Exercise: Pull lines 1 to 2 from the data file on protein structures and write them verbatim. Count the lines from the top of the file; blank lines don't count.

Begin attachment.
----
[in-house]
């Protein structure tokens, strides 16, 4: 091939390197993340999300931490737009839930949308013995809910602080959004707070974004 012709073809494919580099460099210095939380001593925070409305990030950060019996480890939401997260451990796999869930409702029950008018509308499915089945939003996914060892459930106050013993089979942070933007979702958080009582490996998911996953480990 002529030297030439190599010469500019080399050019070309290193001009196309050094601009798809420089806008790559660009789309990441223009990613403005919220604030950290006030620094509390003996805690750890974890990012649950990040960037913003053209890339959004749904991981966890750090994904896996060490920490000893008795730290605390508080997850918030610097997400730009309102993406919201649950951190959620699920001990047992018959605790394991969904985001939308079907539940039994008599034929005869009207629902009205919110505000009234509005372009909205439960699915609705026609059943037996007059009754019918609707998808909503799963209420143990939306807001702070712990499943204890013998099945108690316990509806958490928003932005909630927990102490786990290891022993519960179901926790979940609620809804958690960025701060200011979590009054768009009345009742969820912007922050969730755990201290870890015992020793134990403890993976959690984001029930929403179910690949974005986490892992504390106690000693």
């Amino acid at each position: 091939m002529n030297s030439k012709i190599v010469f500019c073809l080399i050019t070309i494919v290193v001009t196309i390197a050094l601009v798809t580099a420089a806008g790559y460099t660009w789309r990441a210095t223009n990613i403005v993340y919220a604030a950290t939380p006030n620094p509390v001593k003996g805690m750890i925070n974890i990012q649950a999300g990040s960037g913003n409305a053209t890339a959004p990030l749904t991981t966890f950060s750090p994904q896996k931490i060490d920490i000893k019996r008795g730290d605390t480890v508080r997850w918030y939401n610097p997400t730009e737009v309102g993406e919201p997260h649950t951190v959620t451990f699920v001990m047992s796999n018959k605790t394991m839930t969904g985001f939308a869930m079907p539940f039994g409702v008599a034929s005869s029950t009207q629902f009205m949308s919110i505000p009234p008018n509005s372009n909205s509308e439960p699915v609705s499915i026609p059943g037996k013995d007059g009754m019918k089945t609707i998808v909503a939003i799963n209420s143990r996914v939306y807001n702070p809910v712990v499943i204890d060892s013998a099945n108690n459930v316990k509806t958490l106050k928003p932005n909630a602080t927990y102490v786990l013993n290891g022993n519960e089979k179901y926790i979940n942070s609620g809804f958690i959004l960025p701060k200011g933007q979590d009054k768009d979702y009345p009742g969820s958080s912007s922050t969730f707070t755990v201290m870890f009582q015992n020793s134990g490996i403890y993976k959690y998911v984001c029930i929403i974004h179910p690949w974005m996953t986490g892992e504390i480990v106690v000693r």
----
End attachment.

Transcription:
[in-house]
């Protein structure tokens, strides 16, 4: 091939390197993340999300931490737009839930949308013995809910602080959004707070974004 012709073809494919580099460099210095939380001593925070409305990030950060019996480890939401997260451990796999869930409702029950008018509308499915089945939003996914060892459930106050013993089979942070933007979702958080009582490996998911996953480990 002529030297030439190599010469500019080399050019070309290193001009196309050094601009798809420089806008790559660009789309990441223009990613403005919220604030950290006030620094509390003996805690750890974890990012649950990040960037913003053209890339959004749904991981966890750090994904896996060490920490000893008795730290605390508080997850918030610097997400730009309102993406919201649950951190959620699920001990047992018959605790394991969904985001939308079907539940039994008599034929005869009207629902009205919110505000009234509005372009909205439960699915609705026609059943037996007059009754019918609707998808909503799963209420143990939306807001702070712990499943204890013998099945108690316990509806958490928003932005909630927990102490786990290891022993519960179901926790979940609620809804958690960025701060200011979590009054768009009345009742969820912007922050969730755990201290870890015992020793134990403890993976959690984001029930929403179910690949974005986490892992504390106690000693």